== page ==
Is this because our measurement of one variable, say the position x, causes a change in momentum px, i.e. the sister variable's value. The answer to this question is that this principle makes no statement of cause and effect! It just states that one cannot measure values for these sister variables with unlimited accuracies. Further more, these uncertainties are related as quoted in the above "equation". To state that x measurement causes or interferes with the momentum measurement is an inference beyond the statement of the Heisenberg Uncertainty Principle. It is, however, fair to ask why is there such a connection. Said differently, why is there the Heisenberg Uncertainty Principle? But we've already answered this question, albeit with a troubling outcome! It is a consequence of the wave description in quantum theory. Because all of our measurements to date agree with this description, we could then state that this uncertainty principle is simply the consequence of the way nature behaves. If we wish, then we could go a step further and infer that perhaps there is no independent (self existing) reality in the values of our interconnect measurables!
The theories behind Quantum Mechanics (QM) cannot come from Vedas. Heisenberg himself said if Uncertainty Principle (UP) is wrong then QM will become wrong also. If you look at the proof of UP from the one given by Heisenberg himself you will find it is completely wrong. It begins with an absurd assumption that can never happen in nature. It appears that 99% of the QM people did not read the original proof of Heisenberg’s UP or they want to avoid facing the real truth of UP.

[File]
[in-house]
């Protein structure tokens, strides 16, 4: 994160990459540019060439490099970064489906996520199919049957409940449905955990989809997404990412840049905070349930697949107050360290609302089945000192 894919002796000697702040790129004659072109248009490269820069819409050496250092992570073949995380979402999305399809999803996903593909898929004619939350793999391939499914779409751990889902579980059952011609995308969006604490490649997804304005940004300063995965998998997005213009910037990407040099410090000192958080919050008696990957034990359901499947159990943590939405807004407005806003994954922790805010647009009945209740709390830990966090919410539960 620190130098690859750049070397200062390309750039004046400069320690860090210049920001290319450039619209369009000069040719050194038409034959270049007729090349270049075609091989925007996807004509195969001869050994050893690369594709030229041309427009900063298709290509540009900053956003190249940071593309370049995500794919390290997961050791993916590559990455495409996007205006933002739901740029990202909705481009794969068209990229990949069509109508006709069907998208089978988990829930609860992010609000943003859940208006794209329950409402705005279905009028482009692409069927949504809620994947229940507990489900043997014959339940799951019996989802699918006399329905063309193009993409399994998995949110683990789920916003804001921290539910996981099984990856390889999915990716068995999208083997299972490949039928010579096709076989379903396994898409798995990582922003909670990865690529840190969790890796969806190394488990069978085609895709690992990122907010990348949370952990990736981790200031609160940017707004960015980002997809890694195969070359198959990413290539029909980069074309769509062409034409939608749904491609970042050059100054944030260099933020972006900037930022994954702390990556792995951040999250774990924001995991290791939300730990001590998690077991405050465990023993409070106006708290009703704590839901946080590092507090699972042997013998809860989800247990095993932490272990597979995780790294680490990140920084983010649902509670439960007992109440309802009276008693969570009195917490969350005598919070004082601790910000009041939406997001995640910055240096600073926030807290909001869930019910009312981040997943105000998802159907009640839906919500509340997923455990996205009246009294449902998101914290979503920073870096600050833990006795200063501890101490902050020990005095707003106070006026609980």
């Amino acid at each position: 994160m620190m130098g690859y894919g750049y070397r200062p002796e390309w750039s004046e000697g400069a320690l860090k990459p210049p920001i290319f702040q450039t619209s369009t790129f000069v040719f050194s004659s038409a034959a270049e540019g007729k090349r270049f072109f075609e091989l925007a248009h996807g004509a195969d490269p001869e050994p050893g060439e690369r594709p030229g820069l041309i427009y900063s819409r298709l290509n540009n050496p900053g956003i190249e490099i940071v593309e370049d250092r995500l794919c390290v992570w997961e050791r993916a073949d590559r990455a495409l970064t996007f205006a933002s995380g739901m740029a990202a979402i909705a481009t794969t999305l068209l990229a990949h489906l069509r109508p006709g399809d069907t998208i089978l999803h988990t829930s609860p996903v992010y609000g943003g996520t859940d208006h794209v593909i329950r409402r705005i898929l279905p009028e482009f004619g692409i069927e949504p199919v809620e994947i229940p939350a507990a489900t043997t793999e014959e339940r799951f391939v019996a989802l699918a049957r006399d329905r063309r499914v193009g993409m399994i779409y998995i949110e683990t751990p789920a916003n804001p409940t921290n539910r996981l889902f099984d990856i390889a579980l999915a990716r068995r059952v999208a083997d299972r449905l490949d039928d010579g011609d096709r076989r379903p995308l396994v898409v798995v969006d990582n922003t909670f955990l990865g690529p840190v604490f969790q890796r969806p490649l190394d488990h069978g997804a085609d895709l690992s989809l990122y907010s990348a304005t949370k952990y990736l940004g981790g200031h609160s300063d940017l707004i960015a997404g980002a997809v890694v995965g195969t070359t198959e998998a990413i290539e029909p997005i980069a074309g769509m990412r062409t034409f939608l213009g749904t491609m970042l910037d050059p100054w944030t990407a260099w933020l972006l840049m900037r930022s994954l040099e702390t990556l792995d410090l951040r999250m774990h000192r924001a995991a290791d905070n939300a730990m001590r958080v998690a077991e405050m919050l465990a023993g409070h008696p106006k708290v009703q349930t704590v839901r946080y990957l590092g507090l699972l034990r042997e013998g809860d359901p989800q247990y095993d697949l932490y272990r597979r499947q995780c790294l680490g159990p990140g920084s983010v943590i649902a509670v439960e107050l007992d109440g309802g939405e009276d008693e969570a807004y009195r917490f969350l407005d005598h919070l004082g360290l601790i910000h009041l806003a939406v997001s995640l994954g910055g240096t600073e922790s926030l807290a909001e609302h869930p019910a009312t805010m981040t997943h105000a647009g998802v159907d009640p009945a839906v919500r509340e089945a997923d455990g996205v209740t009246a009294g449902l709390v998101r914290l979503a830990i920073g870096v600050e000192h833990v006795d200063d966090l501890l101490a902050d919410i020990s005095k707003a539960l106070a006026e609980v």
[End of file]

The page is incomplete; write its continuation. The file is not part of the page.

I have heard various definitions of the uncertainty principle
Heisenberg's uncertainty principle is a direct consequence of this wave formulation and the fact that waves seem to connect separately measurable domains together! In its most commonly quoted form, Heisenberg's uncertainty principle connects the "position domain" with the "momentum domain". But there are other "sister" domains that are also interconnected; such as time and energy. In particular, Heisenberg's Uncertainty Principle states that the product of the uncertainty in one variable with the uncertainty in the other variable has a fixed lower limit. In terms of an equation, it states: (p)(q) cannot be smaller than h, where p is the uncertainty is the measurable p and q is the uncertainty in the measurable q, and h is some fixed (universal) constant (named after Planck; in SI system of units its value is 6.63x10-34). What does this mean?